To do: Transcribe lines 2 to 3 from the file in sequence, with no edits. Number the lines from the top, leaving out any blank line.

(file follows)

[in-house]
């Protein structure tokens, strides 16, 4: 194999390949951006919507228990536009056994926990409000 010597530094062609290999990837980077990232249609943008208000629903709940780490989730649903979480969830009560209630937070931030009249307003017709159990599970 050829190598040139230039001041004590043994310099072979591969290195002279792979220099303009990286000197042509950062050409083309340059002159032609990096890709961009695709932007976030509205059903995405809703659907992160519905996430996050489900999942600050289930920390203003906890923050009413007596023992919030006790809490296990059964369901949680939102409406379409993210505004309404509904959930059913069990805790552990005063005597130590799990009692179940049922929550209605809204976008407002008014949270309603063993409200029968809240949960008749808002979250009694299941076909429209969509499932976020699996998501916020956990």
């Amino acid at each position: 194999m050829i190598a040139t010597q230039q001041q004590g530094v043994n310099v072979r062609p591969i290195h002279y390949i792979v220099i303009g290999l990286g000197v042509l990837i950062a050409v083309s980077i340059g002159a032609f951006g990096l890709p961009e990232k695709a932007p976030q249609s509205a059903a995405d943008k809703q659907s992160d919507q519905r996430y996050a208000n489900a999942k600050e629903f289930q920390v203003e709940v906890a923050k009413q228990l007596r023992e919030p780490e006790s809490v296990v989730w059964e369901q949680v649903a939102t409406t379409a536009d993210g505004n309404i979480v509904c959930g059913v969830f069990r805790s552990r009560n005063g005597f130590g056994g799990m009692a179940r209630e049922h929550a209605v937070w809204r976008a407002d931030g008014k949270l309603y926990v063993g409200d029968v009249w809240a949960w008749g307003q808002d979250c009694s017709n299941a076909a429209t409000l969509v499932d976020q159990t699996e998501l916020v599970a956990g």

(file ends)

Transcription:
């Protein structure tokens, strides 16, 4: 194999390949951006919507228990536009056994926990409000 010597530094062609290999990837980077990232249609943008208000629903709940780490989730649903979480969830009560209630937070931030009249307003017709159990599970 050829190598040139230039001041004590043994310099072979591969290195002279792979220099303009990286000197042509950062050409083309340059002159032609990096890709961009695709932007976030509205059903995405809703659907992160519905996430996050489900999942600050289930920390203003906890923050009413007596023992919030006790809490296990059964369901949680939102409406379409993210505004309404509904959930059913069990805790552990005063005597130590799990009692179940049922929550209605809204976008407002008014949270309603063993409200029968809240949960008749808002979250009694299941076909429209969509499932976020699996998501916020956990």
């Amino acid at each position: 194999m050829i190598a040139t010597q230039q001041q004590g530094v043994n310099v072979r062609p591969i290195h002279y390949i792979v220099i303009g290999l990286g000197v042509l990837i950062a050409v083309s980077i340059g002159a032609f951006g990096l890709p961009e990232k695709a932007p976030q249609s509205a059903a995405d943008k809703q659907s992160d919507q519905r996430y996050a208000n489900a999942k600050e629903f289930q920390v203003e709940v906890a923050k009413q228990l007596r023992e919030p780490e006790s809490v296990v989730w059964e369901q949680v649903a939102t409406t379409a536009d993210g505004n309404i979480v509904c959930g059913v969830f069990r805790s552990r009560n005063g005597f130590g056994g799990m009692a179940r209630e049922h929550a209605v937070w809204r976008a407002d931030g008014k949270l309603y926990v063993g409200d029968v009249w809240a949960w008749g307003q808002d979250c009694s017709n299941a076909a429209t409000l969509v499932d976020q159990t699996e998501l916020v599970a956990g």